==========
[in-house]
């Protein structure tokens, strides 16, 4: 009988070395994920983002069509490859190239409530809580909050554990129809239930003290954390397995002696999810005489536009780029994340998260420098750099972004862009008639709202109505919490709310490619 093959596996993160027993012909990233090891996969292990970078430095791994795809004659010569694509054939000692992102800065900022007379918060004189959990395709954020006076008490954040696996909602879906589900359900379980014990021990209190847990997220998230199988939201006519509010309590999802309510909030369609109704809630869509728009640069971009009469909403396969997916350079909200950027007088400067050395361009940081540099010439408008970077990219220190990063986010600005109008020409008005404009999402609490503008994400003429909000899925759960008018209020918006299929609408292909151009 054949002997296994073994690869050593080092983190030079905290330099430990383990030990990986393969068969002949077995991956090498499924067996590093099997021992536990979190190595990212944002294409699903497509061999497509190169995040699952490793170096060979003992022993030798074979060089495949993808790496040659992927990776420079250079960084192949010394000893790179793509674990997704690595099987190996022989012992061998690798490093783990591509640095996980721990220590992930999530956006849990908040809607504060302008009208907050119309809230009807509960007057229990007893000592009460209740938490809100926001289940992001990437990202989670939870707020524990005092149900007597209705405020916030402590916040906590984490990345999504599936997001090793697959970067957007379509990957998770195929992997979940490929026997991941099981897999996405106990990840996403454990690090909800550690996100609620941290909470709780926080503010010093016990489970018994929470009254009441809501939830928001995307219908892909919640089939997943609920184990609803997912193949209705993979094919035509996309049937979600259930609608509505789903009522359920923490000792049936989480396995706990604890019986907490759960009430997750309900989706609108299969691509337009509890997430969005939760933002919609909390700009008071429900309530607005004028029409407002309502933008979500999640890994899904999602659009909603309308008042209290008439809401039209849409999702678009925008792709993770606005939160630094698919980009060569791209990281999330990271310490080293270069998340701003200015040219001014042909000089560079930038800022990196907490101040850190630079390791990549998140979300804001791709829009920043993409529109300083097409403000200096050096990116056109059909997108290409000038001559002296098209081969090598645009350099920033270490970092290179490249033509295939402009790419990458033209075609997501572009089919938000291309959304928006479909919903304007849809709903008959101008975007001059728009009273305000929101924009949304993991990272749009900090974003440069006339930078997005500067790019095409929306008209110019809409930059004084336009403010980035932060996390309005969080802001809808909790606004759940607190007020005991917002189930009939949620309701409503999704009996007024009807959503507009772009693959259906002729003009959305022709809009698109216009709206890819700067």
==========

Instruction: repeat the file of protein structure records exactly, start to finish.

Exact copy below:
[in-house]
């Protein structure tokens, strides 16, 4: 009988070395994920983002069509490859190239409530809580909050554990129809239930003290954390397995002696999810005489536009780029994340998260420098750099972004862009008639709202109505919490709310490619 093959596996993160027993012909990233090891996969292990970078430095791994795809004659010569694509054939000692992102800065900022007379918060004189959990395709954020006076008490954040696996909602879906589900359900379980014990021990209190847990997220998230199988939201006519509010309590999802309510909030369609109704809630869509728009640069971009009469909403396969997916350079909200950027007088400067050395361009940081540099010439408008970077990219220190990063986010600005109008020409008005404009999402609490503008994400003429909000899925759960008018209020918006299929609408292909151009 054949002997296994073994690869050593080092983190030079905290330099430990383990030990990986393969068969002949077995991956090498499924067996590093099997021992536990979190190595990212944002294409699903497509061999497509190169995040699952490793170096060979003992022993030798074979060089495949993808790496040659992927990776420079250079960084192949010394000893790179793509674990997704690595099987190996022989012992061998690798490093783990591509640095996980721990220590992930999530956006849990908040809607504060302008009208907050119309809230009807509960007057229990007893000592009460209740938490809100926001289940992001990437990202989670939870707020524990005092149900007597209705405020916030402590916040906590984490990345999504599936997001090793697959970067957007379509990957998770195929992997979940490929026997991941099981897999996405106990990840996403454990690090909800550690996100609620941290909470709780926080503010010093016990489970018994929470009254009441809501939830928001995307219908892909919640089939997943609920184990609803997912193949209705993979094919035509996309049937979600259930609608509505789903009522359920923490000792049936989480396995706990604890019986907490759960009430997750309900989706609108299969691509337009509890997430969005939760933002919609909390700009008071429900309530607005004028029409407002309502933008979500999640890994899904999602659009909603309308008042209290008439809401039209849409999702678009925008792709993770606005939160630094698919980009060569791209990281999330990271310490080293270069998340701003200015040219001014042909000089560079930038800022990196907490101040850190630079390791990549998140979300804001791709829009920043993409529109300083097409403000200096050096990116056109059909997108290409000038001559002296098209081969090598645009350099920033270490970092290179490249033509295939402009790419990458033209075609997501572009089919938000291309959304928006479909919903304007849809709903008959101008975007001059728009009273305000929101924009949304993991990272749009900090974003440069006339930078997005500067790019095409929306008209110019809409930059004084336009403010980035932060996390309005969080802001809808909790606004759940607190007020005991917002189930009939949620309701409503999704009996007024009807959503507009772009693959259906002729003009959305022709809009698109216009709206890819700067």